John McCain,

A year ago someone named Scot who attends a bible study that I attended mentioned that we are all working for the biblical " heaven on earth." As a progressive, I sensed the meaning of Scot's words in the life of Senator John McCain as I watched his funeral and cried like a baby based on his belief in an America built on a foundation "created by love" --- the type of love that has outlasted many attacks on " its core principles and ideals."

These ideals, throughout history, are not based on fairy tales but are ideals that have depended on strong, brave men such as Senator John McCain who have always been willing to take on causes greater than themselves   --- causes tied to the American value system. . .  as well as their ability to "do the right thing" in order to fight the good fight on behalf of America. It is a "system, that  does not depend on nobility," he said.  These "lived experiences. . . require a fighting spirit. . . an "American fighting spirit tied to America's true purpose," which means that he lived up to American ideals and  outfought, outthought and outlasted" many of his distractors, a fact that serves as a testimony to his "service before self" creed. . .

As Megan McCain stated: "We don't put our heroes on pedestals just to remember them, we raise them up because we want to emulate their virtues, this is how we honor them, this is how we will honor you. He was a great man . . .  so we are mourning the passing of American greatness, the real thing, not cheap rhetoric from men who will never come near the sacrifice --- those that live lives of comfort and privilege while he suffered and served."

McCain's life underscored this point over and over again in many ways due to his underlying value system. He could say:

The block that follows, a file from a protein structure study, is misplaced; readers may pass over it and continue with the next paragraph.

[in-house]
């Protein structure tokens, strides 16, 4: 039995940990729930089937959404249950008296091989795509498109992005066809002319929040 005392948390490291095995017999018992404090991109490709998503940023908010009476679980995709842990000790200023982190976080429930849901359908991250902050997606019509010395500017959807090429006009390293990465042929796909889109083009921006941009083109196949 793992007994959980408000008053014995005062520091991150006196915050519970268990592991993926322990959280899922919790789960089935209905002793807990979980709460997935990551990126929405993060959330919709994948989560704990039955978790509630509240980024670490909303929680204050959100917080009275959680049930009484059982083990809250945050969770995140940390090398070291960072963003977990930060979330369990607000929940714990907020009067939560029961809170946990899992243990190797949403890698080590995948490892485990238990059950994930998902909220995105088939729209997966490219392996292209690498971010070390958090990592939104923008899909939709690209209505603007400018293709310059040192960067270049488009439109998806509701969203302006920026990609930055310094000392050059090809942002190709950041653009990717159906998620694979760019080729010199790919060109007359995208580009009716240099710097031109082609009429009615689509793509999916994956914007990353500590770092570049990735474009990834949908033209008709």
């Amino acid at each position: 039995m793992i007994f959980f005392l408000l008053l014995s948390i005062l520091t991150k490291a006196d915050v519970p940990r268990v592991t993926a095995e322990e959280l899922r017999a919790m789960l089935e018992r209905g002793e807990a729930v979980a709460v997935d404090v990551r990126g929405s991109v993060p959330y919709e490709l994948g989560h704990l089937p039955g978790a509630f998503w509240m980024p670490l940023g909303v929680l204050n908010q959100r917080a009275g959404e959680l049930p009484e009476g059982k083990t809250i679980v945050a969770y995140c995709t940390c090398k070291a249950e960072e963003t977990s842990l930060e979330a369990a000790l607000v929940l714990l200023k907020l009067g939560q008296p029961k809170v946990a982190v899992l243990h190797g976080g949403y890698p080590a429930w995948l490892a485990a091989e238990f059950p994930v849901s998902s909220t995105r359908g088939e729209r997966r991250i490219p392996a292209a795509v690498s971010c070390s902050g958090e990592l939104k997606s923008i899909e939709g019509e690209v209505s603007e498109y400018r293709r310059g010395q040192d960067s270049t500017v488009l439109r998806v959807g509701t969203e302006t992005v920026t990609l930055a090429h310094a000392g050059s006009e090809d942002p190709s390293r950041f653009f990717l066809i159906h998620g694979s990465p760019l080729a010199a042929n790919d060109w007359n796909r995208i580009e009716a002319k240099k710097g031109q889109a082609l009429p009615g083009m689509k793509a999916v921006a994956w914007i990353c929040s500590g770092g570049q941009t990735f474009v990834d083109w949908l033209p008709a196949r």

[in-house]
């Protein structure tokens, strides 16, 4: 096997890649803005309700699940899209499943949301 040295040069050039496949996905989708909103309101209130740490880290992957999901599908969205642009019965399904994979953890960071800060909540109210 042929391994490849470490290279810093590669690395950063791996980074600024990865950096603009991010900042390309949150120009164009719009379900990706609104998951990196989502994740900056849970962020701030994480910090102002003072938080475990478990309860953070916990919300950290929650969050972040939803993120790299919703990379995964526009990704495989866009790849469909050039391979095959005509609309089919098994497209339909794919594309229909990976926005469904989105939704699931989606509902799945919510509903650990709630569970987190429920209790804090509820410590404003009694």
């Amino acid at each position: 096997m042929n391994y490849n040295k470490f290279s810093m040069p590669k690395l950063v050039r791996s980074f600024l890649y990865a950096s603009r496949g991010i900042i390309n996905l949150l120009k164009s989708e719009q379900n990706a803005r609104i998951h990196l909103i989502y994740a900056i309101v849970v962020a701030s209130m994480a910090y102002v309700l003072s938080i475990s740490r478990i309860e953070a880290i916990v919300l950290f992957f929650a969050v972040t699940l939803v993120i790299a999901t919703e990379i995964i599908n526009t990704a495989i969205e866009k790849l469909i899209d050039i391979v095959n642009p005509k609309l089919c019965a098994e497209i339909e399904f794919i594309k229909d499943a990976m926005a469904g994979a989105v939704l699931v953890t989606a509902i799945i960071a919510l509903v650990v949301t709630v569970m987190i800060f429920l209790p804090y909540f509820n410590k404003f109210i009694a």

We are the servants of a great nation, ‘a nation conceived in liberty and dedicated to                  the proposition that all men are created equal. . .’ What greater cause could we hope                  to serve than helping keep America the strong, aspiring, inspirational beacon of                          liberty and defender of the dignity of all human beings and their right to freedom and                 equal justice? That is the cause that binds us and is so much more powerful and                         worthy than the small differences that divide us. . . 

As Vice President Biden said:

            McCain gave "hate" no safe harbor. . .   He believed in the soul of America. . . .                        He understood what I hope we all remember: Heroes didn’t build this country. . .                        ordinary people given half a chance are capable of doing extraordinary things —                        extraordinary things.” And that unflinching optimism in Americans’ inherent                             decency, ingenuity, diligence and willing sacrifice made us believe in those things                         too.        


Underscoring this point, President Obama quoted from a Hemingway poem. He stated: 

           Today is only one day in all the days that will ever be. But what will happen in all the               other days that ever come can depend on what you do today? 

 President Obama went on to say that McCain believed that: 
     
           ". . . what makes our country great is that our membership is based not on our                           bloodline, not on what we look like, what our last names are, not based on where our                 parents or grandparents came from or how recently they arrived, but on adherence to a             common creed that all of us are created equal. Endowed by our creator with certain                   inalienable rights. . . 


Obama also emphasized how we can honor Senator McCain by stating:

           What better way to honor John McCain's life of service than as best we can follow his               example to prove that the willingness to get in the arena and fight for this country is                 not reserved for the few, it is open to all of us, and in fact it is demanded of all of us as               citizens of this great republic. That's perhaps how we honor him best, by recognizing                 that there are some things bigger than party or ambition or money or fame or power,                 that the things that are worth risking everything for, principles that are eternal, truths              that are abiding. At his best, John showed us what that means. For that, we are all                   deeply in his debt.